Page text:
New     Submit     Search     Register  

Instant Pot CEO Robert Wang on how his small pressure cooker company cultivated a rabid community of "Potheads."

Instant Pot, the multipurpose pressure cooker, is so remarkable that it has spurred an outpouring of enthusiasm from a community of fans around the world. Today, more than 1.8 million “Potheads” of all ages, languages, and backgrounds have joined their Facebook group to share recipes and Instant Pot fandom. Robert and his team opened the group in 2015, imagining it as a space where customers separated by geography could help each other with Instant Pot questions—both connecting superfans and lightening the burden on the company’s customer support team.

Updated on August 06
0:00
0:00

Key Smash Notes In This Episode

0

He is the founder of Instant Pot. More than 5.5 million people follow Instant Pot related accounts on Facebook alone. People even make decals and knit sweaters for their Instant Pot.

0

On Black Friday, Instant Pot was the best selling non-Amazon product on Amazon. According to Walmart, Instant Pot was also their best selling item in 33 states.

0

Community building comes down to shared ownership. It’s best to figure out what to do with your customers rather than do for them. Wang, the founder of Insta Pot, has created a collaborative and creative approach with his customers.

0

He thought the problem wasn’t that it was going to be popular on the market, but that stores had limited coverage. The best way to let people know of his product was through online businesses.

0

Robert tried different marketplaces for selling his Instant Pot. eBay buyers were looking for bargain, so that wasn't a good long-term opportunity. Meanwhile Amazon had a massive scale, and was ready for a premium product.

Using Amazon, Instant Pot got national, and sometimes even international coverage, which was great for business. All the attention also drove lots of customer feedback, which they quickly implement back into the product, shipping a new version of Instant Pot every 12-18 months.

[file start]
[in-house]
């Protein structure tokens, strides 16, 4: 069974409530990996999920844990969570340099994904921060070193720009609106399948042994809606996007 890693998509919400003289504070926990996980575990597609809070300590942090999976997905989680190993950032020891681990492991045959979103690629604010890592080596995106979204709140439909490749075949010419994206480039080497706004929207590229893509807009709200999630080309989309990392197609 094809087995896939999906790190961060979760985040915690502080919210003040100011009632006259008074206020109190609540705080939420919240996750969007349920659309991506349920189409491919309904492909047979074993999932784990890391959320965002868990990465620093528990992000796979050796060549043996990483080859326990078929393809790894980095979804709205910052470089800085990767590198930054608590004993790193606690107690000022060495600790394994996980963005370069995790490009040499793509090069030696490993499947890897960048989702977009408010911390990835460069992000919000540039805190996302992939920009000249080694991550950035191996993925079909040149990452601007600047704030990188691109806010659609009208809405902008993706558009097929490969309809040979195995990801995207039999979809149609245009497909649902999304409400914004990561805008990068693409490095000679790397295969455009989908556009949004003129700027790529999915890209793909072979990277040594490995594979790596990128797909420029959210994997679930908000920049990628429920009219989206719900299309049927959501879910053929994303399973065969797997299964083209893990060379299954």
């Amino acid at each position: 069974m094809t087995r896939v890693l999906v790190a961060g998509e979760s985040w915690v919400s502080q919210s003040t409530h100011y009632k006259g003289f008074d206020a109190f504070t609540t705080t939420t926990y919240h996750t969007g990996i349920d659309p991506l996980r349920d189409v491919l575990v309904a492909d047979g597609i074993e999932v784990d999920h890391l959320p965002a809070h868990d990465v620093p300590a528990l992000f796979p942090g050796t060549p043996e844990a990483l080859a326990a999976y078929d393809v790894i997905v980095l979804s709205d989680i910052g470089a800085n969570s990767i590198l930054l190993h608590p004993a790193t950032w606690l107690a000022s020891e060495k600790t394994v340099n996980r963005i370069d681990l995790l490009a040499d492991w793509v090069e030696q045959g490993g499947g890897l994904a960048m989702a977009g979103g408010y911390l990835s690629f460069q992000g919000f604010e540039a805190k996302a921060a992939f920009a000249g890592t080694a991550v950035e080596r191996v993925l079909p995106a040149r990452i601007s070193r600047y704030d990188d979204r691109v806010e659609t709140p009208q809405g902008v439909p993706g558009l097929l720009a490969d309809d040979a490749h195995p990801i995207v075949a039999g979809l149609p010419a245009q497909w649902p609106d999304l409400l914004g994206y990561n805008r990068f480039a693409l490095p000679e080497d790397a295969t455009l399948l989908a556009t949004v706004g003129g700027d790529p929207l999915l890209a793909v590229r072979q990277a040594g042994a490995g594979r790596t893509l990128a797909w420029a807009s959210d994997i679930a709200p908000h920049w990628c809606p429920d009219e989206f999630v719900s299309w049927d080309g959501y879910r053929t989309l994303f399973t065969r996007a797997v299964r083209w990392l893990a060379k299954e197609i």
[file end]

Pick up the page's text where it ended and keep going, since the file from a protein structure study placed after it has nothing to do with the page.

0

Offline brick-and-mortar stores did not want to carry Instant Pot, so Robert Wang started to sell online out of desperation. He placed the product online, and since the term “electrical pressure cooker" was fairly new, search engine optimization helped to drive traffic.

You might also like
How did Flexport get its first customers
SEO and ads on the internet. Pre-launch, while still experimenting with th ...
1

The team at Instant Pot was laser focused on only one thing - keeping the customer happy. Robert did not have any budget for influencer marketing, but bloggers heard of the positive reviews and approached Instant Pot anyway. To return the favor, Wang enabled them with what he could, a free Instant Pot for whatever they needed. In returned, they advertised Instant Pot for free!

0

One insight that Wang acknowledges is that cooking is not a solitary practice, but a social practice.

0

The company needed a place to talk about Instant Pot. Email and Facebook Pages weren't a good place to do that, but Facebook groups ended up as the best choice to host a community and to create a buzz about the product.

0

According to Wang, a customer used Instant Pot for an art project. Another customer used the product for planting during the winter. Wang loves the creativity of Instant Pot users.

Suggested Episodes